Close Analysis of Lucy Gray

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Close Analysis of the Literary Ballard, Lucy Gray by William Wordsworth.
The poem Lucy Gray is a Literary Ballard written and narrated by William Wordsworth in 1799. Ballard’s are often associated by childhood and this poem is no exception as the poem tells the story about the disappearance of Lucy Gray, a small child with strong connections to nature.
Wordsworth describes the story as familiar ‘oft I had heard of Lucy Gray’ and has expressed his own desire to see ‘the solitary child’. This   gives a personal touch to the overall theme of the poem as he describes his own feelings towards Lucy Gray by providing his own endearing descriptions.   In spite of his account no indication is given to suggest that the story was created by an actual disappearance.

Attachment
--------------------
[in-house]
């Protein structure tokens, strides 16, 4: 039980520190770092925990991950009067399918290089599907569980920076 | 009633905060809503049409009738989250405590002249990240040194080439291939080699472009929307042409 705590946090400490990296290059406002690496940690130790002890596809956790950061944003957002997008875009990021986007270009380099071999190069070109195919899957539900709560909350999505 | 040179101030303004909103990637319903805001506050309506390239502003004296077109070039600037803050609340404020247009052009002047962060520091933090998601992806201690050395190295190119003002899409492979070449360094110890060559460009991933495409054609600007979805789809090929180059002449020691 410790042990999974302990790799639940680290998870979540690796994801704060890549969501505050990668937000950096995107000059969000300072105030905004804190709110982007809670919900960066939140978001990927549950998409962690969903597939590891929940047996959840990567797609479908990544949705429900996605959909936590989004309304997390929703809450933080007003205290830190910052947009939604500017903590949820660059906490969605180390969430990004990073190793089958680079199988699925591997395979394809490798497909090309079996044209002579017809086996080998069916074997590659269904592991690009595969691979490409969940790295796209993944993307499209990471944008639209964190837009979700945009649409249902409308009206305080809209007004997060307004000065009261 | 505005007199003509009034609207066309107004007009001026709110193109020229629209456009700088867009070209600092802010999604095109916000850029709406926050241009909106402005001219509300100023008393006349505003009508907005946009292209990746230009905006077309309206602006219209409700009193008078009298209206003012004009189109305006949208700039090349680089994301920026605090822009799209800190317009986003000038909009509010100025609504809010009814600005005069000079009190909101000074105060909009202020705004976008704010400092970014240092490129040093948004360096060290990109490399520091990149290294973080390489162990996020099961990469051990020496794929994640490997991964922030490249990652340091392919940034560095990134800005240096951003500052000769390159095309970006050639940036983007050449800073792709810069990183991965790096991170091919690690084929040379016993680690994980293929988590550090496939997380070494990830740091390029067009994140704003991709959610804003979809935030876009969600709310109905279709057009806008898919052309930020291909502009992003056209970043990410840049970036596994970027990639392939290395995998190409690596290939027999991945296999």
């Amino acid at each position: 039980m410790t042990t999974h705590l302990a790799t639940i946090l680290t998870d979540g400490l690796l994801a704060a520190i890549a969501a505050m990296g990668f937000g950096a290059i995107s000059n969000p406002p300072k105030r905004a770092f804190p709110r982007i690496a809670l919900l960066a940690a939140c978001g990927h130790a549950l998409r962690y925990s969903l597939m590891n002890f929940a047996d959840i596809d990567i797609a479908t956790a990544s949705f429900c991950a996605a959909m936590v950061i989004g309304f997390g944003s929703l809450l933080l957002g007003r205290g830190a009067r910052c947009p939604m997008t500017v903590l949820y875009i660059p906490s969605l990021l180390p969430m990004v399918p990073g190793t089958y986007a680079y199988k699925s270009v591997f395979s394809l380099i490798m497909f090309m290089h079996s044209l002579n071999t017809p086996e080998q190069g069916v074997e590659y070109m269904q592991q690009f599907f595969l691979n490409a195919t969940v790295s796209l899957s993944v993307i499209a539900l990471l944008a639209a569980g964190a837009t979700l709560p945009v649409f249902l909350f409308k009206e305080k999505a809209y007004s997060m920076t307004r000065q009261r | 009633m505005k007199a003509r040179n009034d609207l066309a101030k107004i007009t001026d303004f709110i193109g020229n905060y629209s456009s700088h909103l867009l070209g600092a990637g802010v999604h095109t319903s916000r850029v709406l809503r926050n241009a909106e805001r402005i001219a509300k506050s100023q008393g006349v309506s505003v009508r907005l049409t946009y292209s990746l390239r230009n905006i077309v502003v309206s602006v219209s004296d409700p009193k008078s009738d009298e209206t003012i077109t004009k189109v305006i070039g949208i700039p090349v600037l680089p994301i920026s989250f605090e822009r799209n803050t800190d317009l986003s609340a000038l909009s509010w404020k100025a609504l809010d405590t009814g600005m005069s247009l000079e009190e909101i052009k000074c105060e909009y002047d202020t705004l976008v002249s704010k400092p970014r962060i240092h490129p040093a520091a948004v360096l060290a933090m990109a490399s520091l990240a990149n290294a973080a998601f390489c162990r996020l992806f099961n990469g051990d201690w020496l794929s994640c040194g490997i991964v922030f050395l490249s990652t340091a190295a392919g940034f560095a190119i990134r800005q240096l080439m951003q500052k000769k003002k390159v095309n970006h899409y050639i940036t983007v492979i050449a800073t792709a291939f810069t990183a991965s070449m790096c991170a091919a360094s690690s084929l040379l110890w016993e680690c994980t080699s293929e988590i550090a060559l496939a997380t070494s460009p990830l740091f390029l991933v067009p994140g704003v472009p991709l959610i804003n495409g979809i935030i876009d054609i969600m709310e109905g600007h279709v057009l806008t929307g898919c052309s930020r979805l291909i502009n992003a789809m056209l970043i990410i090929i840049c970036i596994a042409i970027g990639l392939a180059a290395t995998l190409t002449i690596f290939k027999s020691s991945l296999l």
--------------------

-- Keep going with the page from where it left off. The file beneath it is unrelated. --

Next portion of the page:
Wordsworth writes in a precise way without any deviation from the simple organised manner of Literary Ballard’s and the poem is made up of four line stanzas which are equal in length. This process is repeated throughout the poem giving it a tight, precise and constructed layout.   This structure enables the poet to retell the story and within each new stanza Wordsworth adds more information with regards to the disappearance in a simple, communicative manner. This enables him to create a story-like form which is easy to understand.
The sound pattern follows the traditional abab rhythm associated with Literary Ballard’s and is present throughout with no deviation. Within the Literary Ballard Sibilant alliteration is used creating soft gentle sounds ‘the sweetest thing that ever grew’…‘the sweet face of Lucy Gray’. The repetition of these sounds creates a mournful pattern of melancholy and sadness surrounding the disappearance as the reader if forced to acknowledge Lucy’s sweet and innocence and that she did not deserve her fate like many other children who disappear under similar, mysterious circumstances.
The poet often links Lucy Gray to nature as he describes Lucy’s ‘whistles in the wind’. This description of...

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